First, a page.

Finances of the nation’s leading LGBT organizations have stabilized following the recent economic downturn, and the overall financial health of the LGBT movement remains strong, the study found.
But fewer than three percent of LGBT adults contribute to national LGBT organizations; and the number of individual donors to LGBT groups dropped 12 percent between 2009 and 2010, a continuing trend now for five years.
“Finding ways to reach the 97 percent of LGBT adults who do not give to [LGBT] organizations is becoming a more urgent priority,” said Ineke Mushovic, executive director of the Movement Advancement Project (MAP), which released the 20-page report in early December.
It is available at http://bit.ly/rOp3Mo.
Anti-Gay Opponents Largely Outspend LGBT Efforts
The urgency to reach the 97 percent is underscored, she said, “given that our opponents have far greater resources.”
Consider one measure of LGBT detractors’ financial advantage: “The 10 largest anti-gay opponents spent almost three times as much ($330.4 million versus $126.8 million) as that of the 40 national LGBT organizations” participating in MAP’s 2011 National Movement Report, said Mushovic.
Focus on Family alone outspent the top 40 leading LGBT groups combined, according to MAP’s study.
In its analysis, MAP examined audited financial data from 40 leading organizations, 27 of which had budgets of more than $1 million and 13 others with smaller budgets, but whose work is “of critical concern to the LGBT movement.”
National & New England Ties
MAP’s study included leading national groups, for example, the Gay & Lesbian Alliance Against Defamation (GLAAD), Gay and Straight Education Network (GLSEN), the Human Rights Campaign (HRC), Lambda Legal, the National Center for Lesbian Rights, Out & Equal Workplace Advocates, the Point Foundation, and the Task Force.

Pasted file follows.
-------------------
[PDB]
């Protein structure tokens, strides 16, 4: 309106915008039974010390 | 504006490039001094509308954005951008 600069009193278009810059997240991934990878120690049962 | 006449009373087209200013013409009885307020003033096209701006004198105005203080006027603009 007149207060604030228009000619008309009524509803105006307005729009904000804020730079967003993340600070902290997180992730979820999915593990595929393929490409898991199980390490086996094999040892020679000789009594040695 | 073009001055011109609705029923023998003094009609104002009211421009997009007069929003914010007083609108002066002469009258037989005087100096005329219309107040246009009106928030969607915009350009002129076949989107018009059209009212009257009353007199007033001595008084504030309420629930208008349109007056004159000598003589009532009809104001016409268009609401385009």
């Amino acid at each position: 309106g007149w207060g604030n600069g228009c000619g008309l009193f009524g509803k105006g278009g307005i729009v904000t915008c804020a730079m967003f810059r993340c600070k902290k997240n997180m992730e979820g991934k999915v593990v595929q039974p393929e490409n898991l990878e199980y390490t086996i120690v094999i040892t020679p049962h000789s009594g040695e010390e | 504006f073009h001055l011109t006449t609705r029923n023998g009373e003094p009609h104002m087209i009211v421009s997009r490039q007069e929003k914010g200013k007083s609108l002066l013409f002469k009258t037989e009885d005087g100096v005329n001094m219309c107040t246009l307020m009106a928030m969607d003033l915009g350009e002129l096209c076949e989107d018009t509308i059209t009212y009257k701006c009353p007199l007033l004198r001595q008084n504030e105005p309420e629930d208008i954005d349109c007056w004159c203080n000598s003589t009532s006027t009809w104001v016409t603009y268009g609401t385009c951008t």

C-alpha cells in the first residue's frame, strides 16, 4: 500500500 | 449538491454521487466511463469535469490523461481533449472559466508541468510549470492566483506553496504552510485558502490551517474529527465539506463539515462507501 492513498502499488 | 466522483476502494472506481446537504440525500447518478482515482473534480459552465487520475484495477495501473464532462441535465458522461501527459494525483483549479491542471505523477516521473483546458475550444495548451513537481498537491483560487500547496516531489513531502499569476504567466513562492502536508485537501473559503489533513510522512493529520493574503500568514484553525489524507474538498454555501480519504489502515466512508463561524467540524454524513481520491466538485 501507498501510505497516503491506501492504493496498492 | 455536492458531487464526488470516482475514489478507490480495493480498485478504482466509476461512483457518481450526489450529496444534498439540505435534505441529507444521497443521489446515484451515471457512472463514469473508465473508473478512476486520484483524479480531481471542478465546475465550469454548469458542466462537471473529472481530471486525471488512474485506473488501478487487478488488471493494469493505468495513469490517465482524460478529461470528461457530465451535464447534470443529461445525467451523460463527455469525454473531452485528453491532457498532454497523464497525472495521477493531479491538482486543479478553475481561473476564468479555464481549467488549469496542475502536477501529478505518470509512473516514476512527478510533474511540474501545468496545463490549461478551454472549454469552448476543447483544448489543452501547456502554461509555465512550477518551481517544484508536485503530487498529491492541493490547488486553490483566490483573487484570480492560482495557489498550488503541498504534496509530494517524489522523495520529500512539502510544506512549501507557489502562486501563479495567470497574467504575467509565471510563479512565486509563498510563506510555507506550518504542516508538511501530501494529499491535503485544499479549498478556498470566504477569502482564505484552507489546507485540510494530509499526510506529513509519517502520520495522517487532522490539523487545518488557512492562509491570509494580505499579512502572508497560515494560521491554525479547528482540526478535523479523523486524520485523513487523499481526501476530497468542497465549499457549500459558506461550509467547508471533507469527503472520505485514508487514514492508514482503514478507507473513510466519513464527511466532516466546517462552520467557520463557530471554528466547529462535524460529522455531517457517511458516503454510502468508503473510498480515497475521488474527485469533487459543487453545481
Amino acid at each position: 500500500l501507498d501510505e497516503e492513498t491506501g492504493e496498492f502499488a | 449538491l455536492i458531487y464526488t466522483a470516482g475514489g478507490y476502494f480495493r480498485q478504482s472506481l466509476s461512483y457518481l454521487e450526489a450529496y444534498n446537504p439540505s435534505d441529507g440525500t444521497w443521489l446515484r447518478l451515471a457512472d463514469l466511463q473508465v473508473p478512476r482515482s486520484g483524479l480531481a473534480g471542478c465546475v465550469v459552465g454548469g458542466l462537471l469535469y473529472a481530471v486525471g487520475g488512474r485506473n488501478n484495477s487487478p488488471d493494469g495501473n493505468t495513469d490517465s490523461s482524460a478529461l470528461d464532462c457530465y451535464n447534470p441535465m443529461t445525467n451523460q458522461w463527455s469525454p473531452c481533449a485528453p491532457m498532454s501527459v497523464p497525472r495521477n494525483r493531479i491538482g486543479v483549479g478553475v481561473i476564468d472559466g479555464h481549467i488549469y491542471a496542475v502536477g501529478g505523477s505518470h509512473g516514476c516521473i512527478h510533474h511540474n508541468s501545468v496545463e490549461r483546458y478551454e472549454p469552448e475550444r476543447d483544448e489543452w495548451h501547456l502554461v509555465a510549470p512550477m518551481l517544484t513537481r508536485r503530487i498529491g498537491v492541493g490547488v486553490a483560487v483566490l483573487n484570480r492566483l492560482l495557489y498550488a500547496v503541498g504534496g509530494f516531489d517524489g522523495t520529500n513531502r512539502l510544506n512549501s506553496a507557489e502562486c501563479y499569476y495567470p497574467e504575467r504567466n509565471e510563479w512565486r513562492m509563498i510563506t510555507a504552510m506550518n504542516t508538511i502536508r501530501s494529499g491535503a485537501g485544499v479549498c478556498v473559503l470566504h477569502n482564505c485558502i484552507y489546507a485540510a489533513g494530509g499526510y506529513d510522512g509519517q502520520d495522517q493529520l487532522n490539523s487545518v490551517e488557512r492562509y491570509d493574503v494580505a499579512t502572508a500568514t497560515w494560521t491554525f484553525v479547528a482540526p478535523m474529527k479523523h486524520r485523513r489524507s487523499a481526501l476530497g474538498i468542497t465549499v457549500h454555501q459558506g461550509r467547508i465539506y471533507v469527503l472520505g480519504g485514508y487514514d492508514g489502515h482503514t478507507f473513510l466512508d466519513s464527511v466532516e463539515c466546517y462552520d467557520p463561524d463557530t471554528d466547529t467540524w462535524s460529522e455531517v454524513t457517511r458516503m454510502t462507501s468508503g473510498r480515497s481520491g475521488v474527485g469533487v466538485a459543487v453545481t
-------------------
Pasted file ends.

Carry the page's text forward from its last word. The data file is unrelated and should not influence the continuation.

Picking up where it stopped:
Three groups with regional ties to New England were also included in MAP’s study. They are Gay & Lesbian Advocates & Defenders, MassEquality, and the Family Equality Council.
An independent think tank based in Denver, the Movement Advancement Project seeks “to provide independent and rigorous research, insight, and analysis that help speed full equality for LGBT people.”
Fourteen foundations and individual philanthropists provided funding for MAP’s recent study, including Arcus Foundation, David Geffen Foundation, Gill Foundation, and Jim Hormel, among others.
Other key findings
Not only did fewer individuals contribute to LGBT groups, but also donors’ total contributions fell by 14 percent (or $9.4 million), raising concerns because those contributions make up the largest source — 35 percent — of organizational revenue.
Foundation contributions also dropped slightly by $400,000 or two percent.
So much for the worrisome findings, here is the upside from the report:
Corporate contributions helped to offset the overall revenue shortfall with increased giving — up $1.8 million, a 41 percent increase. Additionally, bequests increased $1.6 million, a 30 percent increase. In-kind contributions rose by $3.5 million, or 12 percent. Fundraising event revenues also rose $1.1 million, a six percent increase.
And other income sources went up $3.2 million, a 126 percent rise.
Most of the revenue spent by national organizations went to programs — 79 percent, with ten percent going to management, and 11 percent spent on fundraising. In terms of fundraising efficiency, those percentages surpass benchmarks set by the American Institute of Philanthropy and Better Business Bureau Wise Giving Alliance.
More good news
After a sharp 25 percent decline in revenue from 2008 to 2009, the finances of organizations working to advance LGBT equality stabilized in 2010.
Altogether, the 40 LGBT non-profits increased their combined cash and in-kind revenue by one percent between 2009 and 2010 — up from $163 million to $164 million — and spent all but $4.6 million of that revenue.
In other words, combined 2010 revenue surpassed expenses by $4.6 million, a reversal from 2009 when expenses exceeded revenues by nearly the same figure.
LGBT movement ‘stabilizing’
“While [LGBT groups] continued to cut expenses in 2010, they also saw a slight increase in 2010 revenue and are projecting expense budget increases [13 percent] for 2011,” the report states, adding, “This suggests the LGBT movement may at a turning point, or at least stabilizing after seeing large drops in expenses and revenues over the last three years, mostly related to the economic downturn.”
Leaders from the Boston-based organizations included in MAP’s study agree with the report’s suggestion.
“The report reflects that organizations are growing again,” said Kara Suffredini, executive director of MassEquality, a statewide advocacy organization. “That’s pretty extraordinary because we are not yet out of the economic down turn, and yet this particular sector of the non-profit sector is continuing to grow.”